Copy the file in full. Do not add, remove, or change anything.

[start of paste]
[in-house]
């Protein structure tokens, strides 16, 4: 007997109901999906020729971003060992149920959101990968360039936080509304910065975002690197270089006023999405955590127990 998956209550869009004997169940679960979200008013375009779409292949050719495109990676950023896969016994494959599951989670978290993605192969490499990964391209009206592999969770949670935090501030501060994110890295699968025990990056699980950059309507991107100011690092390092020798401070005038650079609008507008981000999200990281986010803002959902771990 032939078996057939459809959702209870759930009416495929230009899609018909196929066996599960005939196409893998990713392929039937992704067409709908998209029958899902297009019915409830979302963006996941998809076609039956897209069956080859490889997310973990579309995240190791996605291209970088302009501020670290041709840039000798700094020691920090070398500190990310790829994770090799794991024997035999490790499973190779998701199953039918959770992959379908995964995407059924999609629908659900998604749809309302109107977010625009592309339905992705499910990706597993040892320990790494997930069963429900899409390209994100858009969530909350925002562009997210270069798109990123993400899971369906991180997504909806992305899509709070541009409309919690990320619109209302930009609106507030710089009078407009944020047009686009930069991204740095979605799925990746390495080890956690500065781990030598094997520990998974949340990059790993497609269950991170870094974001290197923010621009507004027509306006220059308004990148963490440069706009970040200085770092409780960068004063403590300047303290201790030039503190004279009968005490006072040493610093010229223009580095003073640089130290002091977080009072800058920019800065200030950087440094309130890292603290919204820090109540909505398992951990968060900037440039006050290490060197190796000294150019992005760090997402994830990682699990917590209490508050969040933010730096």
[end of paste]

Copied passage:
[in-house]
């Protein structure tokens, strides 16, 4: 007997109901999906020729971003060992149920959101990968360039936080509304910065975002690197270089006023999405955590127990 998956209550869009004997169940679960979200008013375009779409292949050719495109990676950023896969016994494959599951989670978290993605192969490499990964391209009206592999969770949670935090501030501060994110890295699968025990990056699980950059309507991107100011690092390092020798401070005038650079609008507008981000999200990281986010803002959902771990 032939078996057939459809959702209870759930009416495929230009899609018909196929066996599960005939196409893998990713392929039937992704067409709908998209029958899902297009019915409830979302963006996941998809076609039956897209069956080859490889997310973990579309995240190791996605291209970088302009501020670290041709840039000798700094020691920090070398500190990310790829994770090799794991024997035999490790499973190779998701199953039918959770992959379908995964995407059924999609629908659900998604749809309302109107977010625009592309339905992705499910990706597993040892320990790494997930069963429900899409390209994100858009969530909350925002562009997210270069798109990123993400899971369906991180997504909806992305899509709070541009409309919690990320619109209302930009609106507030710089009078407009944020047009686009930069991204740095979605799925990746390495080890956690500065781990030598094997520990998974949340990059790993497609269950991170870094974001290197923010621009507004027509306006220059308004990148963490440069706009970040200085770092409780960068004063403590300047303290201790030039503190004279009968005490006072040493610093010229223009580095003073640089130290002091977080009072800058920019800065200030950087440094309130890292603290919204820090109540909505398992951990968060900037440039006050290490060197190796000294150019992005760090997402994830990682699990917590209490508050969040933010730096």